On receiving these appointments, Mr Perry devoted himself with great assiduity to the discharge of their duties, and made efforts before unknown in the newspaper establishments of London. On the memorable trials of admirals Keppel and Palliser, he, by his own individual exertions, transmitted daily from Portsmouth eight columns of a report of proceedings taken in court, an achievement which had the effect of adding several thousands to the daily impression of the paper. Even while thus laboriously engaged, Mr Perry wrote and published several political pamphlets and poems on the leading topics of the day, all possessed of much merit, though of only transient interest.

In 1782, Mr Perry commenced a periodical publication, entitled "The European Magazine." This work, which was on a plan then new, comprising a miscellany on popular subjects and reviews of new books, appeared monthly, and from the ability with which it was conducted, added greatly to the reputation and popularity of its editor. Having conducted this journal for twelve months, Mr Perry was, at the end of that period, chosen by the proprietors of the Gazetteer to be editor of that paper, in which shares were held by some of the principal booksellers in London, at a salary of four guineas per week; but under an express condition, made by himself, that he should be in no way constrained in his political opinions and sentiments, which were those of Mr Fox, of whom he was a devoted admirer. While acting as editor of the Gazetteer, Mr Perry effected a great improvement in the reporting department, by employing a series of reporters who should relieve each other by turns, and thus supply a constant and uninterrupted succession of matter. By this means he was enabled to give in the morning all the debates which had taken place on the preceding night, a point on which his predecessor in the editorship of the Gazetteer had frequently been in arrears for months, and in every case for several weeks.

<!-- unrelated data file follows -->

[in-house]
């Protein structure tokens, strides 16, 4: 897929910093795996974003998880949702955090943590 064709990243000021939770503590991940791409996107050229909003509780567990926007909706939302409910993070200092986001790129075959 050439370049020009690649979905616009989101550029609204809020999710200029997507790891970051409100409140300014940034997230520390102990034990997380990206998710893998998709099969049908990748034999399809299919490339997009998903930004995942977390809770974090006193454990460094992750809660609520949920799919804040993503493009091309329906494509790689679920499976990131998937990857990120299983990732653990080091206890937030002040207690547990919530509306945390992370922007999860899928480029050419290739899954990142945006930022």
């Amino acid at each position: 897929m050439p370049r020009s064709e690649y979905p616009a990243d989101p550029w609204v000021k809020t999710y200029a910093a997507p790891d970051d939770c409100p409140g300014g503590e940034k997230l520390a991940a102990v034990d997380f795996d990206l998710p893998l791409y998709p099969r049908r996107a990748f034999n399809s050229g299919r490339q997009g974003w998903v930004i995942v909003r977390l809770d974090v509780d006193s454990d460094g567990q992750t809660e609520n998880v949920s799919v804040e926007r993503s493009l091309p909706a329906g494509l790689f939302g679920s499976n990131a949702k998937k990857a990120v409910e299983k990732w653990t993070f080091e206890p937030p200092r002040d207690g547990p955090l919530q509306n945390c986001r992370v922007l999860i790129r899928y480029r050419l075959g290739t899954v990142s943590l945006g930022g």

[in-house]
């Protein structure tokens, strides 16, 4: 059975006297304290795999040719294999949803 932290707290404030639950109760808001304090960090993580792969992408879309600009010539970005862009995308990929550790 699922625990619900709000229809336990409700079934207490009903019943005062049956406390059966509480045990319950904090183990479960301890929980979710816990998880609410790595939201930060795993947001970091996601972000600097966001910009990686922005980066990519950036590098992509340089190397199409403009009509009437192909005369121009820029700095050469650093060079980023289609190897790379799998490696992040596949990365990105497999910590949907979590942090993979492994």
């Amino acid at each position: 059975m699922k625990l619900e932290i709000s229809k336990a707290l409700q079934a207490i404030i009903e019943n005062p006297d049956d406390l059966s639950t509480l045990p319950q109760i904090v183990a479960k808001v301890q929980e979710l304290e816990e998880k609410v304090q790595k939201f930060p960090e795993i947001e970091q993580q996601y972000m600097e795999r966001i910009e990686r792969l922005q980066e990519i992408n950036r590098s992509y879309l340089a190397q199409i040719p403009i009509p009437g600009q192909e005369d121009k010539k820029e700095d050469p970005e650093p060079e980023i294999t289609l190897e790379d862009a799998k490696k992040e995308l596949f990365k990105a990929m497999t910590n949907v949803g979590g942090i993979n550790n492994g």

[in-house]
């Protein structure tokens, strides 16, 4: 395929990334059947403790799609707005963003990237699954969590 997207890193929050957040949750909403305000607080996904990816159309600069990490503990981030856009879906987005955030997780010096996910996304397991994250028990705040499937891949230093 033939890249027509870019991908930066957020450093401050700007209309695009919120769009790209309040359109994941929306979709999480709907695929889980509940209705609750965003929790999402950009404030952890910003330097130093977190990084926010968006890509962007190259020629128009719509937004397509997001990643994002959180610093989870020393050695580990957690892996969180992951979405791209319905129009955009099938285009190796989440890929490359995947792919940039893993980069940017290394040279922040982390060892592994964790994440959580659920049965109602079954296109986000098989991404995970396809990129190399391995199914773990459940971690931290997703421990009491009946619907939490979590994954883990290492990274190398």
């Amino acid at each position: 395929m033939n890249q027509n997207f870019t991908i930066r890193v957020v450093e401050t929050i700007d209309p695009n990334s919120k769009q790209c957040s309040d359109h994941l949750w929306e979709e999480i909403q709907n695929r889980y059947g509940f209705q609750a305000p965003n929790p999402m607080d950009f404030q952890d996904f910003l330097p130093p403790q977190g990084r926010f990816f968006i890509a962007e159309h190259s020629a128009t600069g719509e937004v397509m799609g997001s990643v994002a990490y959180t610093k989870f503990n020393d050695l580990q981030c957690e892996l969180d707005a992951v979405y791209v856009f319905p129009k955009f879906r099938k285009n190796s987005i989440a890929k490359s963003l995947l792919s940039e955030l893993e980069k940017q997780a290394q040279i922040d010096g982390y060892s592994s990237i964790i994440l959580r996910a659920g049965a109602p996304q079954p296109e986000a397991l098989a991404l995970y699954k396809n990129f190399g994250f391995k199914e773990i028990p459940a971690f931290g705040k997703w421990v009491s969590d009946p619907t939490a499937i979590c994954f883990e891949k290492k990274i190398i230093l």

One of Mr Perry’s favourite recreations was that of attending and taking part in the discussions of debating societies. In these humble, but not inefficient schools of oratory, he always took a warm and active interest, and himself acquired a habit of speaking with singular fluency and force; a talent which procured him the notice of Pitt, who, then a very young man, was in the practice of frequenting a society in which Mr Perry was a very frequent speaker, and who is said to have been so impressed with his abilities as an orator, as to have had an offer of a seat in parliament conveyed to him, after he had himself attained the dignity of chancellor of the exchequer. A similar offer was afterwards made to Mr Perry by lord Shelburne; but his political principles, from which no temptation could divert him, prevented his accepting either of these flattering propositions.

Mr Perry edited for several years Debrett’s Parliamentary Debates, and afterwards, in conjunction with a Mr Gray, bought the Morning Chronicle from Mr Woodfall, a paper which he continued to conduct with great ability and independence of spirit and principle till his death, which took place at Brighton, after a painful and protracted illness, on the 6th December, 1821, in the sixty-fifth year of his age.